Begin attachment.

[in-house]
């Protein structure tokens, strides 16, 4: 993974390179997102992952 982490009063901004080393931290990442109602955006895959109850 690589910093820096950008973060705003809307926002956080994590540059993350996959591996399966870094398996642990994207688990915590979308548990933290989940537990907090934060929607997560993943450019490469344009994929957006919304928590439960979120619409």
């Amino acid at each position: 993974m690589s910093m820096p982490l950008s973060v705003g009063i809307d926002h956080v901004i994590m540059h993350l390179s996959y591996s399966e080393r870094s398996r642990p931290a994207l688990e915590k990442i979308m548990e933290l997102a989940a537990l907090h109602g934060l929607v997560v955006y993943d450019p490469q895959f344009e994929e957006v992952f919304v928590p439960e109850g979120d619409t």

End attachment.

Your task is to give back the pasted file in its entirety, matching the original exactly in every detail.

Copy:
[in-house]
């Protein structure tokens, strides 16, 4: 993974390179997102992952 982490009063901004080393931290990442109602955006895959109850 690589910093820096950008973060705003809307926002956080994590540059993350996959591996399966870094398996642990994207688990915590979308548990933290989940537990907090934060929607997560993943450019490469344009994929957006919304928590439960979120619409």
């Amino acid at each position: 993974m690589s910093m820096p982490l950008s973060v705003g009063i809307d926002h956080v901004i994590m540059h993350l390179s996959y591996s399966e080393r870094s398996r642990p931290a994207l688990e915590k990442i979308m548990e933290l997102a989940a537990l907090h109602g934060l929607v997560v955006y993943d450019p490469q895959f344009e994929e957006v992952f919304v928590p439960e109850g979120d619409t």